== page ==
Head injury can’t save man who threatened ex

A judge sympathised with the plight of a brain-injured defendant but felt he was left with no option other than jailing him for 22 months at the last sitting of the District Court (December 16 ) for three breaches of a banning order brought by his former partner.

“I’ve commented on the difficulties of this defendant’s behaviour towards his partner,” said Judge John Neilan about Michael Tully (36 ), of Curraghbawn, Drumlish, Co Longford.

Tully has an acquired brain injury sustained in a car crash in June 2008 and suffered from a memory loss that required him to write everything down to manage.

At his last appearance, the court was told how Tully had been accepted onto a three-month treatment with Headway Ireland but that it was not in a secure location.

“The sad reality of this case is that there is no institution in the State that could take Mr Tully,” said the judge.

Tully’s solicitor, Mr Owen Carty, asked the judge if he could backdate any sentence to October 15, the date of Tully’s last breach, so that he might be able to take advantage of the rehab placement in the new year but the judge disagreed.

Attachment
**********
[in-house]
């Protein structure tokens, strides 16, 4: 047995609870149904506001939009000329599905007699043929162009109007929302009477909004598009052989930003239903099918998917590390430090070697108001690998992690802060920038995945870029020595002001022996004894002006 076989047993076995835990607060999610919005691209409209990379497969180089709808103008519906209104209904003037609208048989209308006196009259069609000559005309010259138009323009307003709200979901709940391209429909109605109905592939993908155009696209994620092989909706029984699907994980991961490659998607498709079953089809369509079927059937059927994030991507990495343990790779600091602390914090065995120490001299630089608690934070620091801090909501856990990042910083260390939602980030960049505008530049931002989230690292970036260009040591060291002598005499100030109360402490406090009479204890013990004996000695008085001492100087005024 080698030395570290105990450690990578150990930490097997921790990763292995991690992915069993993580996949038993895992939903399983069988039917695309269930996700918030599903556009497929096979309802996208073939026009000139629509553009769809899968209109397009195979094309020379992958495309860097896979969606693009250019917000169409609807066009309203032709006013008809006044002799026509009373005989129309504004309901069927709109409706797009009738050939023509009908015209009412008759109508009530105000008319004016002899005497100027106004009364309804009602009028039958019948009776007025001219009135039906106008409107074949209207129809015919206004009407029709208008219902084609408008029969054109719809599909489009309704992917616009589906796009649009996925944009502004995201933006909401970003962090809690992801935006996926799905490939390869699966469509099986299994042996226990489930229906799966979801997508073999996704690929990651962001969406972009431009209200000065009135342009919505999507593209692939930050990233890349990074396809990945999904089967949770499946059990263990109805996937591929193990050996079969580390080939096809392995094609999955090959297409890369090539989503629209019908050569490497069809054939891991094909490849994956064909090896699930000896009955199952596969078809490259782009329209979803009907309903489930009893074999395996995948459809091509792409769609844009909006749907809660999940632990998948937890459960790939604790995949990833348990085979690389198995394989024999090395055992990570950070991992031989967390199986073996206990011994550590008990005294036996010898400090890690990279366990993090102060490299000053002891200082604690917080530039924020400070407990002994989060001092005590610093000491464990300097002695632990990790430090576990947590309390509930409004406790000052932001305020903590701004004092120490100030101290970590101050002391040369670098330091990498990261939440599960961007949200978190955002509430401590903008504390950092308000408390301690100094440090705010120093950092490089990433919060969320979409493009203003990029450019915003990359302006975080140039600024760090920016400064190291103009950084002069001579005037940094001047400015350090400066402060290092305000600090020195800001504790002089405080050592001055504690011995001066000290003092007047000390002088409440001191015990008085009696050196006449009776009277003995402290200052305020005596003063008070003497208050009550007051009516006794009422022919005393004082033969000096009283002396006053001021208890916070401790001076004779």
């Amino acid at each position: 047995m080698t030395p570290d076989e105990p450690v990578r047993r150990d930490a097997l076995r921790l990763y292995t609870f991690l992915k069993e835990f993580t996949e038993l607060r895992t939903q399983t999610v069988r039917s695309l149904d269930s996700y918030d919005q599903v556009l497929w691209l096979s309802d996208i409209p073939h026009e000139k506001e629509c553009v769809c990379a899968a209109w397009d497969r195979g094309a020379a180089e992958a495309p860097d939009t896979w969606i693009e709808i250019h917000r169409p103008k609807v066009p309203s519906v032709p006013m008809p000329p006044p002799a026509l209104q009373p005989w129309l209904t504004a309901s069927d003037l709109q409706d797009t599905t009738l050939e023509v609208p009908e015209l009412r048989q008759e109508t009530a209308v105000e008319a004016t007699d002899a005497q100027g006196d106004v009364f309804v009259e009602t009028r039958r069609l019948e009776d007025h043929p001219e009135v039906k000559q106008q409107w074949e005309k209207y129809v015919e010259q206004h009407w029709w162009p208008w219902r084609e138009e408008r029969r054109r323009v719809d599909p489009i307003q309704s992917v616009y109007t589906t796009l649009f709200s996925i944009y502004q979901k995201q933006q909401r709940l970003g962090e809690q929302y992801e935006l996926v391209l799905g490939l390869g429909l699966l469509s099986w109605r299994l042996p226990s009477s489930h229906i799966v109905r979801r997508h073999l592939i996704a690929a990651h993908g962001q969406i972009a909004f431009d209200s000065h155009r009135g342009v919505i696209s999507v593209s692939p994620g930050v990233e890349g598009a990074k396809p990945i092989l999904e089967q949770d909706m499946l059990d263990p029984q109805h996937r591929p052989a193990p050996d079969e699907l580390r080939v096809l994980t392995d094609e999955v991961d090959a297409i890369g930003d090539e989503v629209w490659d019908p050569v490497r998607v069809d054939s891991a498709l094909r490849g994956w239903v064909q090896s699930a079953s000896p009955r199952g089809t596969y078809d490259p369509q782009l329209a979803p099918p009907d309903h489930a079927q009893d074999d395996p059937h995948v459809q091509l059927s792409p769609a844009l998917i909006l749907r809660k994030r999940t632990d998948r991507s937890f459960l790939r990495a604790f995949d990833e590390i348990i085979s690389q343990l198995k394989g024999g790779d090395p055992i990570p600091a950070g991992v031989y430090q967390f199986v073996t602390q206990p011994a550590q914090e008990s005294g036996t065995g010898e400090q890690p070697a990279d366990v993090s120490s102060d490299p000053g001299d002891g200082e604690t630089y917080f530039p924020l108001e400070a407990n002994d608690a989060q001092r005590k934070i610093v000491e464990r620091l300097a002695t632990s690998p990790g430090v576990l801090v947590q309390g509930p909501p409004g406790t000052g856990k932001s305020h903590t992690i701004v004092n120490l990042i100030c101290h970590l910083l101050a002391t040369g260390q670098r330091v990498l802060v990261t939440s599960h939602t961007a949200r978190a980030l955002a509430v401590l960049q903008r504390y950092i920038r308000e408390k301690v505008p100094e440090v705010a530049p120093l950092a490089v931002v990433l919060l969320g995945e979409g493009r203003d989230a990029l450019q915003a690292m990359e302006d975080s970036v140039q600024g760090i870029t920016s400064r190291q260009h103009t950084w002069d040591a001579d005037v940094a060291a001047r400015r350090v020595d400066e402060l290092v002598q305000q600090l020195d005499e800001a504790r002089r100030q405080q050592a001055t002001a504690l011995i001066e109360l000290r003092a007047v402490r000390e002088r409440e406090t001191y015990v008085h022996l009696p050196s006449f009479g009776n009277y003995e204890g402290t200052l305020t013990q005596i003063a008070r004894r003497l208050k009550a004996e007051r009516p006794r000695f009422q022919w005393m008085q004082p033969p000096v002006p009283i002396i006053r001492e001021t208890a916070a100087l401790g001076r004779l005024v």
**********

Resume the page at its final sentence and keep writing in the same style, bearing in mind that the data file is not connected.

“It’s not just the breaches but the instilling of fear and using a card for death threats,” said the judge. (Tully had included a death threat for his ex-partner in a birthday card to their nine-year old daughter ).

The judge pointed out how it wasn’t just the head injury that was totally to blame for the defendant’s behaviour.

“Mr Tully has engaged in excessive use of alcohol and illicit substances,” said the judge.

“He cannot get the help he needs in custody. This sentence is only putting back whatever help he can get,”’ said Mr Carty.

“I acknowledge the threats against his partner and I don’t dismiss the severity of them, but he can’t get the help while in custody.”

“The Executive’s lack of facilities should not stop me from executing a proper sentence,” said the judge.

“The court must maximise protection for the victim. I cannot administer justice on anticipated treatments.

“If something should befall [the named victim] or the daughter it would be very serious. Mr Tully knows the seriousness of his actions, he knows what he’s doing.

“His diminished responsibility does not remove his clear understanding of his situation. Drink and drugs are clear choices he has made. Has he made these choices through diminished responsibility?”

He sentenced Tully to 11 months in prison for each of the three safety order breaches, and ordered one of these to run concurrently.

 

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